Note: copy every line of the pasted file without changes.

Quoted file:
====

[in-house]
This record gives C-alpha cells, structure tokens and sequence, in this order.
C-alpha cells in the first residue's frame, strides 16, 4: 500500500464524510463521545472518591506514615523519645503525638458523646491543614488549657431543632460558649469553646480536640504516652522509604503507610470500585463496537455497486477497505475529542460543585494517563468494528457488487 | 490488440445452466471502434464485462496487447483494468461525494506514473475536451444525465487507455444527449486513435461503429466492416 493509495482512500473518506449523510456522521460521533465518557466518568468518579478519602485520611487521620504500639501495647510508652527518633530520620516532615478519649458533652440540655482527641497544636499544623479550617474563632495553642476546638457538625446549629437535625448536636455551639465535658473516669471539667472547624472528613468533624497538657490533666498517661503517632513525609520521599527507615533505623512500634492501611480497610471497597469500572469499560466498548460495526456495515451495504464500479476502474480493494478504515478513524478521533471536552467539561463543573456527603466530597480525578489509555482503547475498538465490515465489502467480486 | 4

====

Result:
[in-house]
This record gives C-alpha cells, structure tokens and sequence, in this order.
C-alpha cells in the first residue's frame, strides 16, 4: 500500500464524510463521545472518591506514615523519645503525638458523646491543614488549657431543632460558649469553646480536640504516652522509604503507610470500585463496537455497486477497505475529542460543585494517563468494528457488487 | 490488440445452466471502434464485462496487447483494468461525494506514473475536451444525465487507455444527449486513435461503429466492416 493509495482512500473518506449523510456522521460521533465518557466518568468518579478519602485520611487521620504500639501495647510508652527518633530520620516532615478519649458533652440540655482527641497544636499544623479550617474563632495553642476546638457538625446549629437535625448536636455551639465535658473516669471539667472547624472528613468533624497538657490533666498517661503517632513525609520521599527507615533505623512500634492501611480497610471497597469500572469499560466498548460495526456495515451495504464500479476502474480493494478504515478513524478521533471536552467539561463543573456527603466530597480525578489509555482503547475498538465490515465489502467480486 | 4